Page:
Wednesday, February 24, 2016



                                                   Order of the Requiem Mass

Introductory Rite
As the priest and ministers process from the Sanctuary (altar area) to the entrance of the church to greet the family and deceased the cantor chants the Introit.

(Chanted in English or Latin, stand as the bell is rung)
Rest eternal grant unto them, O Lord: and let light perpetual shine upon them.
(Ps) Thou, O God, art praised in Sion, and unto thee shall the vow be performed in Jerusalem: thou that hearest the prayer, unto thee shall all flesh come.
Rest eternal…

(Please face the entrance of the church, then all make the Sign of the Cross, and the Priest says or chants)
Priest: The Lord be with you.
All: And with your spirit.

Then the remains in the casket or ossuary are sprinkled with Holy Water. The coffin is covered with a pall. This is done in silence.

Processional Hymn:
The Processional Chant is announced and all sing from the hymnal.


Collect (Opening Prayer)

The Liturgy of the Word (sit)

The First Scripture Reading is read taken either from the Old Testament or New Testament

Reader:  The word of the Lord. 
All:  Thanks be to God

The Responsorial Psalm is chanted and all are invited to sing the refrain repeating it after the cantor and between each verse of the Psalm.

In place of the Responsorial Psalm, the Gradual may be chanted by the cantor in Latin or English:

Rest eternal grant unto them, O Lord: and let light perpetual shine upon them.
V. The righteous shall be had in everlasting remembrance: he will not be afraid of any evil tidings.


Yea, though I walk through the valley of the shadow of death: I will fear no evil, for thou, O Lord, art with me.
V. Thy rod and they staff: they have been my comfort. 

If the Gradual is used, the Tract is next chanted:

Absolve, O Lord, the souls of all the faithful departed: from every bond of sin.
V. And by the succor of thy grace: may they be found worthy to escape the avenging judgment.
V. And enjoy the bliss: of everlasting light.

The optional Sequence, Dies irae, may be chanted in English or Latin after the Responsorial Psalm or Tract.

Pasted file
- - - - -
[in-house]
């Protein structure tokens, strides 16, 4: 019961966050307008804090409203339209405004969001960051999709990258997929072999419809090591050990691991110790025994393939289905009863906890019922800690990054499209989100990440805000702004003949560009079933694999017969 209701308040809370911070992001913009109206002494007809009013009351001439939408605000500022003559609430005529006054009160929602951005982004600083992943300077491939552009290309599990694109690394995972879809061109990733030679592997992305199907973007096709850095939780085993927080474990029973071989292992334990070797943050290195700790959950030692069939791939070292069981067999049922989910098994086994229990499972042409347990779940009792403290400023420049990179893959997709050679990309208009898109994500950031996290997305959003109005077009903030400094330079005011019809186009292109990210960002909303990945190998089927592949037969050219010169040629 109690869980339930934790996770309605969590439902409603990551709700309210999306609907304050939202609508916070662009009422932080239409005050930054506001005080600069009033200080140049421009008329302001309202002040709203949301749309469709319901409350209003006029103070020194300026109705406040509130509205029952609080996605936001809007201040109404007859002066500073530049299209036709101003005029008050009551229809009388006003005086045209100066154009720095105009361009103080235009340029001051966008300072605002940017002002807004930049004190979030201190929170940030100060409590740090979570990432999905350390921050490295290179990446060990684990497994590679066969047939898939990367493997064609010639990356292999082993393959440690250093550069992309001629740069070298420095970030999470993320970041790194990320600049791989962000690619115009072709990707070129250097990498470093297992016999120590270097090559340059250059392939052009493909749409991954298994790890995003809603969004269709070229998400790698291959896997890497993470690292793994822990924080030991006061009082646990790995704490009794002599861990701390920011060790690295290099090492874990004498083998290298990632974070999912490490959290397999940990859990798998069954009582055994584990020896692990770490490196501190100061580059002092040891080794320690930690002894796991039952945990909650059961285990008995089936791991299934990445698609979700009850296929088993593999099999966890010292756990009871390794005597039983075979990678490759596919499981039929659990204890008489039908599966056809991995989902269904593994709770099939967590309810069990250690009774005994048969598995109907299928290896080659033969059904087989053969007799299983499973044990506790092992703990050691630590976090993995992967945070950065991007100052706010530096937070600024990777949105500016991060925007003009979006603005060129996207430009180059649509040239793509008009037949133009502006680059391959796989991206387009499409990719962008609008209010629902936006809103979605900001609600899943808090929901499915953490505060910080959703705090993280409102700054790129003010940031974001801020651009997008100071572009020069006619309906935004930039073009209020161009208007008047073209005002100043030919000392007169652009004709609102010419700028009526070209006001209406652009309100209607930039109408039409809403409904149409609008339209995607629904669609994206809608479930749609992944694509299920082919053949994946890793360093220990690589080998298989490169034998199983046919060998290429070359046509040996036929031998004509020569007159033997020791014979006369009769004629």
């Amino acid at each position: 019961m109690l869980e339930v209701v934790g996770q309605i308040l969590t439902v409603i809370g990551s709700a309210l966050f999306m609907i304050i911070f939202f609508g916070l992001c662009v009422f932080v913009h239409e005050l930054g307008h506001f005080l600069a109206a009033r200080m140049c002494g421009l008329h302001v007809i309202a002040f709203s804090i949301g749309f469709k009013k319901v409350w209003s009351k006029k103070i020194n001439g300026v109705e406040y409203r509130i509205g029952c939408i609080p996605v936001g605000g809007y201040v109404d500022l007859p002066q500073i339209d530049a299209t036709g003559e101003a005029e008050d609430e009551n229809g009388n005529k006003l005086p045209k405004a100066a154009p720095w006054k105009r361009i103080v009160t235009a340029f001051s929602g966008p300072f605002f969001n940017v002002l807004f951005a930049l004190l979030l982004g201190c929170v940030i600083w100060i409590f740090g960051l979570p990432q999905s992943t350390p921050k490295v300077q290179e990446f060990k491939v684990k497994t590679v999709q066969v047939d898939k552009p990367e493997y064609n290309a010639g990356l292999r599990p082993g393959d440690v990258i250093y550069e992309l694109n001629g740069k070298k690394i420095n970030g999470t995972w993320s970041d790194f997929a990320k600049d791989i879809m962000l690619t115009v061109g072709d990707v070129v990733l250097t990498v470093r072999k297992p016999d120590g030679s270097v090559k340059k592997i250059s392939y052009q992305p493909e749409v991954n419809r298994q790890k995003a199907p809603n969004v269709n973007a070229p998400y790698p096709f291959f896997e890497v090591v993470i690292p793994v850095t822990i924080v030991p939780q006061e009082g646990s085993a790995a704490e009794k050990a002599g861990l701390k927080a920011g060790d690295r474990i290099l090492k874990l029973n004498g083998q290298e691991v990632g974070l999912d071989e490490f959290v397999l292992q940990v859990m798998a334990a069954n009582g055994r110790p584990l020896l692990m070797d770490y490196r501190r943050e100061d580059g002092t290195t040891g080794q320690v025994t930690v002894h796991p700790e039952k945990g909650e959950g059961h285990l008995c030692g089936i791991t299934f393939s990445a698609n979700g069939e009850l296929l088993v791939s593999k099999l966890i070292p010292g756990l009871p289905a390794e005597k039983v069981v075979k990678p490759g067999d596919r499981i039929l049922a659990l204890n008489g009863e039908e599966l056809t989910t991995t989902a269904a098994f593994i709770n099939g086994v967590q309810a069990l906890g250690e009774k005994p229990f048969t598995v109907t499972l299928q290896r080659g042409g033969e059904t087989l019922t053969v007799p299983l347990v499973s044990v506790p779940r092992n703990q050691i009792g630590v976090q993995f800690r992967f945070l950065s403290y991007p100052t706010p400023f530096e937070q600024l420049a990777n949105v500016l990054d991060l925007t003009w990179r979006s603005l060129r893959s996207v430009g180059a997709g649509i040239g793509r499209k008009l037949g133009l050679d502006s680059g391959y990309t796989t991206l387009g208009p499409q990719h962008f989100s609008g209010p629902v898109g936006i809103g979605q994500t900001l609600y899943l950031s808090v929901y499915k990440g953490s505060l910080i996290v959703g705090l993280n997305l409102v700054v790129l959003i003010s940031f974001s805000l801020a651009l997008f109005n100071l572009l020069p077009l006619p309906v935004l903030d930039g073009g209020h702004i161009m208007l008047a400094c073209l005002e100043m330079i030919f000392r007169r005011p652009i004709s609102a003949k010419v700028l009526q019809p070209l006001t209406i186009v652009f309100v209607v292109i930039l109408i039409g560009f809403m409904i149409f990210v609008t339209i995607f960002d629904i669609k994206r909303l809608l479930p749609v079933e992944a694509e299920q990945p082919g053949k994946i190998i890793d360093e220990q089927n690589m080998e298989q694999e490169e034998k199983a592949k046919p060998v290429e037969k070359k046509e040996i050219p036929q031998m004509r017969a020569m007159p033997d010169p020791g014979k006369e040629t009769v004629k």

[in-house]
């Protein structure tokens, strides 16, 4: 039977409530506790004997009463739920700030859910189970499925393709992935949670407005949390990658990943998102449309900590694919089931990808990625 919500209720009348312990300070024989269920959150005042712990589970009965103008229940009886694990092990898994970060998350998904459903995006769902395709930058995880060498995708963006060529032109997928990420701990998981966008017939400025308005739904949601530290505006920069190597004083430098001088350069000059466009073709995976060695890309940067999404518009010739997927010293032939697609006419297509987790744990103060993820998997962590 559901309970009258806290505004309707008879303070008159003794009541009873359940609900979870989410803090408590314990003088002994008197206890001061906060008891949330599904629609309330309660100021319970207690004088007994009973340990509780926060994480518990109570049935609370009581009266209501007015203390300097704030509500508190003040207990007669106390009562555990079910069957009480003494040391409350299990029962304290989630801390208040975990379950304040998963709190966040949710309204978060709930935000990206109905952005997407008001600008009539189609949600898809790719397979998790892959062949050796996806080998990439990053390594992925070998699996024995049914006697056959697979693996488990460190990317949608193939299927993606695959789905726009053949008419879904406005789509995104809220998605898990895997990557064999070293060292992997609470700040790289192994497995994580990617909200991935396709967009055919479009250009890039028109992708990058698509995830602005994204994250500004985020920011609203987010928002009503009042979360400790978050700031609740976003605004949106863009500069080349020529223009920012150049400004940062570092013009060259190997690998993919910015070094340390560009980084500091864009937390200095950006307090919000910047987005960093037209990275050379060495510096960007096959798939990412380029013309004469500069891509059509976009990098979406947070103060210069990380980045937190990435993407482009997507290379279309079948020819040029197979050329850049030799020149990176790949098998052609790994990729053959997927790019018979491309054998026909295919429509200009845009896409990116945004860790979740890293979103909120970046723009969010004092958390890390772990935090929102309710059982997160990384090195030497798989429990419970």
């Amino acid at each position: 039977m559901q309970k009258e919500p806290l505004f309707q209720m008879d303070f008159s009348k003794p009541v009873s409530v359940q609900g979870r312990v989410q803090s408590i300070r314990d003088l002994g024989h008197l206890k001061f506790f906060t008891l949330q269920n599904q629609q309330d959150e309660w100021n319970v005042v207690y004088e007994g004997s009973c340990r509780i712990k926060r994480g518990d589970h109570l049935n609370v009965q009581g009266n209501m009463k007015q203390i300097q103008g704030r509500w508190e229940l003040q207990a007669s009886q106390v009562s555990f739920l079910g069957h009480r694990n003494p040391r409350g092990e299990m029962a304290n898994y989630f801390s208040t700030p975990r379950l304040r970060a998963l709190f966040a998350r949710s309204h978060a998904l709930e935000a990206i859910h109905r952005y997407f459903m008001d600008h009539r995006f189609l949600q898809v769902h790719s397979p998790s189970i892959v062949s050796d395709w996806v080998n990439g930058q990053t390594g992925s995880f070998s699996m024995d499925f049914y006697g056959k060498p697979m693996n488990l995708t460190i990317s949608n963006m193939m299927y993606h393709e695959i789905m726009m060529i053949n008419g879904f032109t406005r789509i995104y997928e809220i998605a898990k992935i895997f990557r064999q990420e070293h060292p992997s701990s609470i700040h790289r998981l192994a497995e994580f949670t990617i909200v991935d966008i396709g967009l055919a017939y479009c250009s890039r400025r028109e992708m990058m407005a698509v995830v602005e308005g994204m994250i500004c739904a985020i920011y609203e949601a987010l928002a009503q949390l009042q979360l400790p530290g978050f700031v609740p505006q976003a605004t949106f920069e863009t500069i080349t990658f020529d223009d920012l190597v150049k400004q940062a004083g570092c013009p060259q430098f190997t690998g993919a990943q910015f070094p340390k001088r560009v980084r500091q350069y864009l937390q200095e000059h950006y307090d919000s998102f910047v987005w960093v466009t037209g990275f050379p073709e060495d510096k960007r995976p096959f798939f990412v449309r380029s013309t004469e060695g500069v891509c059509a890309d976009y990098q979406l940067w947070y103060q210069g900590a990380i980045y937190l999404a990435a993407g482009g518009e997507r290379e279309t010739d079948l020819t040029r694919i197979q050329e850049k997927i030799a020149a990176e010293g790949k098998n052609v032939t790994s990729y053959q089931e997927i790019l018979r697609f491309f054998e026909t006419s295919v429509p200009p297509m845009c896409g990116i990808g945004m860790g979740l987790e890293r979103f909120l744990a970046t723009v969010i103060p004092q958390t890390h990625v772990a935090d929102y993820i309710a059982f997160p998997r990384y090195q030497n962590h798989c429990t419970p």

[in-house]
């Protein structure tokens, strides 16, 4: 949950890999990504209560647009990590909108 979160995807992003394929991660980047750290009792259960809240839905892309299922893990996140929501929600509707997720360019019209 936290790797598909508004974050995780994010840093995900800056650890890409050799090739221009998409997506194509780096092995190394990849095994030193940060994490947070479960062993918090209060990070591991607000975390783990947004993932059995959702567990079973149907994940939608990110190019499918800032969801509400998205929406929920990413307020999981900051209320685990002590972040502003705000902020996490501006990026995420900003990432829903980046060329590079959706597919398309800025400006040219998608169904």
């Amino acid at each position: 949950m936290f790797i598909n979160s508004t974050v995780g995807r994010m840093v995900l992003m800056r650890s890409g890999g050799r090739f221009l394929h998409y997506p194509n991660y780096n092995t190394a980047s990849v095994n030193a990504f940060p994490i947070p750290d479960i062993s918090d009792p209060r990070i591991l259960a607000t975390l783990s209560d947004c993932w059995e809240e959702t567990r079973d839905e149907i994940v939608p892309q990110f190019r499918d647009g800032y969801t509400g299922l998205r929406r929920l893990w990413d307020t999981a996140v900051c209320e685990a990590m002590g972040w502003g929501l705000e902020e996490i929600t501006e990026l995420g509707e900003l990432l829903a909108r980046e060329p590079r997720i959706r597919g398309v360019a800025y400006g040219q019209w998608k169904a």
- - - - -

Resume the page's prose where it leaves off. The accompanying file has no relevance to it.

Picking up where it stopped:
The Gospel Acclamation (stand)

The Gospel
Priest or Deacon: The Lord be with you.
All: And with your spirit.
Priest or Deacon: A reading from the holy Gospel according to…
All: Glory to you O Lord.
Priest or Deacon: (after the Gospel) The Gospel of the Lord. 
All: Praise to You, Lord Jesus Christ.

The Homily (sit):
The homily is not a eulogy focused on the deceased but rather taken from the Scriptures and focuses on Jesus Christ especially the Paschal Mystery, His passion, death and resurrection.

The General Intercessions (stand)
Response:  “Lord hear our prayer.”

The Liturgy of the Eucharist (sit)

The Offertory
The Offerings of bread and wine may be presented by family members or friends or may already be at the altar beforehand.

The Offertory Chant in English or Latin
(After the prescribed Offertory Chant, another anthem or hymn may be chanted.)

O Lord Jesus Christ, King of glory, deliver the souls of all the faithful departed from the hand of hell, and from the pit of destruction: deliver them from the lion’s mouth; that the grave devour them not; that they go not down to the realms of darkness. But let Michael, the holy standard-bearer, make speed to restore them to the brightness of glory: which thou didst promise in ages past to Abraham and his seed.
V. Sacrifice and prayer do we offer unto thee, O Lord: do thou accept them for the souls departed, in whose memory we make this oblation: and grant them, O Lord, to pass from death unto life: which thou didst promise in ages past to Abraham and his seed.

(Incense is used to honor the offerings of bread and wine which will become the Body, Blood, Soul and Divinity of our Crucified and Risen Lord Jesus at the consecration of the Mass. As well  the altar and congregation are incensed. Incense and Holy Water are also used at the Final Commendation to honor the mortal remains of the Faithful Departed whose body was a temple of the Holy Spirit through Baptism. Incense symbolizes our prayer rising to the Majesty of God as a pleasing fragrance.)

The Prayer Over the Offerings (stand)
The Preface Dialogue p. 35, hymnal
(Other versions of the following may be chanted)
The Sanctus: #201, hymnal (kneel after Sanctus)
The Eucharistic Prayer
The Mystery of Faith: #202, hymnal
The Great Amen: #205, hymnal

The Rite of Holy Communion (stand)

The Lord’s Prayer in English or Latin, pages 87-89 in hymnal
The Sign of Peace
The Lamb of God, #206, hymnal (kneel afterward)
The Holy Communion Procession
Communion Chant in English or Latin: